Georgetown Naval Air Station, Sussex County Airport

In 1941, the Sussex County Levy Court subsequently borrowed $25,000 to build an airport. The
county wished to purchase 581.05 acres of land for the airport, but was unable to reach and
agreement with property owners over the purchase. Construction of the airport was delayed as
the land purchase issue was resolved in court (Frebert 1998).

Once the property was secured, leaflets were dropped on nearby towns calling for people to clear
the land designated as the Navy’s Georgetown Airport. The first Navy unit assigned to the
airport was the Twenty-third Carrier Aircraft Service Unit, arriving November 27th, 1943. The
27 men in this unit lived with local residents, since housing was not available at the airport
(Frebert 1998).

Lawrence Lind of the Twenty-third Carrier Aircraft Service Unit described in an interview with
George Frebert the unit’s duties at the airport, as well as the airport’s appearance during the

The interview with George Frebert

The Curtiss SB2C dive-bomber used the adjacent marsh lands for target practice. A large target
was displayed for the pilots to use for bombing. Unfortunately, many of the pilots had little
flying experience and a lot of planes crashed. One plane, with the pilot and navigator, crashed
in the marsh and was entirely consumed. We also hauled wrecked airplanes back to the airport,
disassembled them and shipped the parts out. Although we did simple repairs outside, we did
not have any major repair facilities since there were no hangars.

A simulated carrier deck was painted on the runway to outline the landing area for pilots. A
mobile lighting truck was used at night to light the simulated aircraft carrier deck for night
sorties. The signalman used lighted paddles for pilots of the Navy Curtiss SB@C and the
Douglas TBF-1 airplanes to help guide them in. the airport was not equipped with lights, so
corners of the simulated deck were lighted with hand-held flashlights. This was very dangerous
and I was surprised no one was killed. Those pilots were anything but skilled, and they were all
over the place. Although our work was interesting, life and facilities were quite primitive at the
airport. I had to sneak the few photos I got because taking pictures was strictly forbidden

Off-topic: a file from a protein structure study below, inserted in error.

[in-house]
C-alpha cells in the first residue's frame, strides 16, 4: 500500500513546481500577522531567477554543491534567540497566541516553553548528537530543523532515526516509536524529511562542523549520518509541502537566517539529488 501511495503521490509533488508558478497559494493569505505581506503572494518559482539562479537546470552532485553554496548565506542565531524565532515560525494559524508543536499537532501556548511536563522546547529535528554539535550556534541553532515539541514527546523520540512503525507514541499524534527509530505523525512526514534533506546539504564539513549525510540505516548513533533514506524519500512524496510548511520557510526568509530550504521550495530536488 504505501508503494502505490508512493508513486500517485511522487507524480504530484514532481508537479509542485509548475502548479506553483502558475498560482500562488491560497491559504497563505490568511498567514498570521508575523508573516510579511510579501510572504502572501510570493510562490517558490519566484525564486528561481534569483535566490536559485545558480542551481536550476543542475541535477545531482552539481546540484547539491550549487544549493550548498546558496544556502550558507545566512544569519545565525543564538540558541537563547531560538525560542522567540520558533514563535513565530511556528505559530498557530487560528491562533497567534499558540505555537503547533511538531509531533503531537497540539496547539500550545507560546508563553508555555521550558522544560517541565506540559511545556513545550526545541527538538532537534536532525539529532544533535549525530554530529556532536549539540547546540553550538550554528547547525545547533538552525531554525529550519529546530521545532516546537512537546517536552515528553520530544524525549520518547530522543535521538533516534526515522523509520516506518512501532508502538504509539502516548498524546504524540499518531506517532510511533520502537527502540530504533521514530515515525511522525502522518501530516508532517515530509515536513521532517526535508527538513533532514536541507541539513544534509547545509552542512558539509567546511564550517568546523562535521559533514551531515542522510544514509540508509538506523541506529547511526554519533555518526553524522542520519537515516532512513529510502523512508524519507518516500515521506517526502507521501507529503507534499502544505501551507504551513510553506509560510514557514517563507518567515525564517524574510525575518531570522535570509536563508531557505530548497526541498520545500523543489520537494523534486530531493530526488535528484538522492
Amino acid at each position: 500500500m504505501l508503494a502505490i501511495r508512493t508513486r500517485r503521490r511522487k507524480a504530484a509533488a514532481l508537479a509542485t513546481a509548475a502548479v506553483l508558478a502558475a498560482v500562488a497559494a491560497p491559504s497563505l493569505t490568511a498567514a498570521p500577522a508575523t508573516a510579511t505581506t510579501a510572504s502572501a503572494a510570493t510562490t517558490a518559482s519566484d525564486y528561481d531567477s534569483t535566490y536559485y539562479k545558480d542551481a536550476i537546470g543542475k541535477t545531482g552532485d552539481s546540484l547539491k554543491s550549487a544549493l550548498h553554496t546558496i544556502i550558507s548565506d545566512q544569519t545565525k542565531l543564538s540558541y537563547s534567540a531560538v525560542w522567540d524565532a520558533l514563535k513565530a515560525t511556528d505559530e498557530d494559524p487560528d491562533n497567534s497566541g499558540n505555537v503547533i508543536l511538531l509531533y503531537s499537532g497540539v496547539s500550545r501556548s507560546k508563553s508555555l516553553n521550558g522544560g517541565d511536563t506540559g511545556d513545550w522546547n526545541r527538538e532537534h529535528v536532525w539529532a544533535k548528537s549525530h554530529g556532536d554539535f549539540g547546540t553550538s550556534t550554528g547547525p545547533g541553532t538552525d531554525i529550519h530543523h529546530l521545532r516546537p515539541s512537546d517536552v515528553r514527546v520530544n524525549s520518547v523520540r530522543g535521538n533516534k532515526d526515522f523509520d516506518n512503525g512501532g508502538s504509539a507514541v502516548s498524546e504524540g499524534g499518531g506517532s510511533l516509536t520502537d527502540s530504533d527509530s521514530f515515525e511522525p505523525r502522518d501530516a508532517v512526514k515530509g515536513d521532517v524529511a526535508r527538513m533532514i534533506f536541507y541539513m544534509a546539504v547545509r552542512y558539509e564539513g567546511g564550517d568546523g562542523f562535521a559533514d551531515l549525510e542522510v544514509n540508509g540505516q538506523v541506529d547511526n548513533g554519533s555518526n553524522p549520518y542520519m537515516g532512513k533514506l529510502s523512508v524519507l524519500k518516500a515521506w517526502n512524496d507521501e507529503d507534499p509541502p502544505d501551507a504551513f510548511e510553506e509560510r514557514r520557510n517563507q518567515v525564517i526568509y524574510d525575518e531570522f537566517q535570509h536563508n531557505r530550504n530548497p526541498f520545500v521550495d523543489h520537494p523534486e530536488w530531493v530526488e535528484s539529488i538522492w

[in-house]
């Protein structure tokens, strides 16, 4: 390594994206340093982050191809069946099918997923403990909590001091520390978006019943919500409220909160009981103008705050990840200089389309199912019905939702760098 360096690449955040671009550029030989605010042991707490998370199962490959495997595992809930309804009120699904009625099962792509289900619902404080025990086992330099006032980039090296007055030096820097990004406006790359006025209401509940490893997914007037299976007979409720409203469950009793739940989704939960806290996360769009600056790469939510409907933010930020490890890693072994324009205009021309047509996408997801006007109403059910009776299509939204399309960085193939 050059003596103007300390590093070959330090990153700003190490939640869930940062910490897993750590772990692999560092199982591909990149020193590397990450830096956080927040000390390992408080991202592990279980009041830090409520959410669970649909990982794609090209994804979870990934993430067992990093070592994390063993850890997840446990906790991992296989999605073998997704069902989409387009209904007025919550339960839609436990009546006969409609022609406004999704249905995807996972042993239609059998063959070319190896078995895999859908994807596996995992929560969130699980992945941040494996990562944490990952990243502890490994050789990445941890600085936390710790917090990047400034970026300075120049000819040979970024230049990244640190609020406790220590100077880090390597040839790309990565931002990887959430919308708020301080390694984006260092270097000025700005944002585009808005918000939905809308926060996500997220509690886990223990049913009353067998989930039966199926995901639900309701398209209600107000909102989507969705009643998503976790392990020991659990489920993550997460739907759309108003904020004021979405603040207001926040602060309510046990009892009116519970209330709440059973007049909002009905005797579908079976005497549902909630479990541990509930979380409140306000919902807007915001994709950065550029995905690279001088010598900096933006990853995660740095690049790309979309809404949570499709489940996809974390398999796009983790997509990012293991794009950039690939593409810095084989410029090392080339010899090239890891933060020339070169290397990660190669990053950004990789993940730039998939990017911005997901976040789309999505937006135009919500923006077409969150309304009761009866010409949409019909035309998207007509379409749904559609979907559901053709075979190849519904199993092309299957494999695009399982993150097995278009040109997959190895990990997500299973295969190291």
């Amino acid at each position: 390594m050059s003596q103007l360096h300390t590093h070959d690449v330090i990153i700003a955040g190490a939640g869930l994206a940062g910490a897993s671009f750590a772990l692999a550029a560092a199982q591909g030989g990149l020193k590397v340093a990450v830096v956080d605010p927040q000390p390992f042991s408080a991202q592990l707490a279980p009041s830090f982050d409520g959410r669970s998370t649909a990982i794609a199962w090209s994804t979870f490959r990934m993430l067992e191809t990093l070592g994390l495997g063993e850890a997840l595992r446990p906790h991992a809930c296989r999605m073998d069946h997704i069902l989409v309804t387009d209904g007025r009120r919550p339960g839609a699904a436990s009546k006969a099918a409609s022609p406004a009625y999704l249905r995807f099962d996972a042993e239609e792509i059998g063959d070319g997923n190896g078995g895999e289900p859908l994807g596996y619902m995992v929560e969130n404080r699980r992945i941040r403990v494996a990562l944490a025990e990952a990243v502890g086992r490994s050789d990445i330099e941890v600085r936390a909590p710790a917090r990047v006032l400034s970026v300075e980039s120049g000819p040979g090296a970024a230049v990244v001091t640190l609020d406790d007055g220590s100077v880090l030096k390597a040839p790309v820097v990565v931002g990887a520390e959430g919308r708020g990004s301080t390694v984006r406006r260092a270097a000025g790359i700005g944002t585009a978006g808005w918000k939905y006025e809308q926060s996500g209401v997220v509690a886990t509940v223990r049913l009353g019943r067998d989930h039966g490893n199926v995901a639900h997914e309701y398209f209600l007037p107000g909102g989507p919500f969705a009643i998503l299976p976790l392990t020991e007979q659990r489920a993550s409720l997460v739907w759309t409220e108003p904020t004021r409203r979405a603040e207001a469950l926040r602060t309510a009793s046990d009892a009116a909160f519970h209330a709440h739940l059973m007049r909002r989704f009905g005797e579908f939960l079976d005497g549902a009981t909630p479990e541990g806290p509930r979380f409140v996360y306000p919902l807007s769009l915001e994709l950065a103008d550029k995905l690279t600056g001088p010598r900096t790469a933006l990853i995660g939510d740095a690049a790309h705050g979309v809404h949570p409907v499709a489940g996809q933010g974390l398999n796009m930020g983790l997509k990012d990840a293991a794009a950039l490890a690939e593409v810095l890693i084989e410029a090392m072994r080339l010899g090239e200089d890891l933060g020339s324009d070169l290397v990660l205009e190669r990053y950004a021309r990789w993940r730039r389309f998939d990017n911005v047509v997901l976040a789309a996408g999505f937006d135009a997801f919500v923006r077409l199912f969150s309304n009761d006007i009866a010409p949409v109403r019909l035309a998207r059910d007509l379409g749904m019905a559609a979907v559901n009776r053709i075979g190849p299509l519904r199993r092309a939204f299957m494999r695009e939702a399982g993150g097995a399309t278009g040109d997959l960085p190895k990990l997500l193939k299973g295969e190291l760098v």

(Frebert 1998:247).

The war continued

As the war continued, and the Naval Air Station at Wildwood became busier, operations at the
Georgetown Naval Air Station increased. The Navy had to lease the National Guard Armory in
Georgetown to billet 150 men now assigned to the airfield. An area capable of storing 55,000
gallons of gasoline was leased and the Navy also began construction of buildings at
Georgetown. A field lighting system was approved for the airfield during the second half of
1944. Two HE-1 catapults, requested by the Navy for Georgetown, were completed in February
1945 (Rowe n.d.).

Handover of the airport

After the war, the Navy no longer had a use for the Georgetwon Naval Air Station.
Subsequently, the airport was designated as surplus on March 25, 1947, and control of it was
returned to the county. A celebration of the turnover was held on Memorial Day weekend in
1947. The military participated in the celebration, which amounted to a huge air show. Among
the aircraft present were B-29 Superfortresses, P-47 Thunderbolts, B-25 Mitchells, and F4U-1A
Corsairs, aircraft that had helped win the Second World War (Frebert 1998).

However, the Memorial Day celebration proved premature for Sussex County could not find
businesses willing to make the airport home. Once different passenger carriers, including All
American Airways, realized that the stop in Georgetown was not feasible, the county attempted
to convince the state to move the Delaware National Guard to the airport. That too failed
(Frebert 1998).
Delaware Military History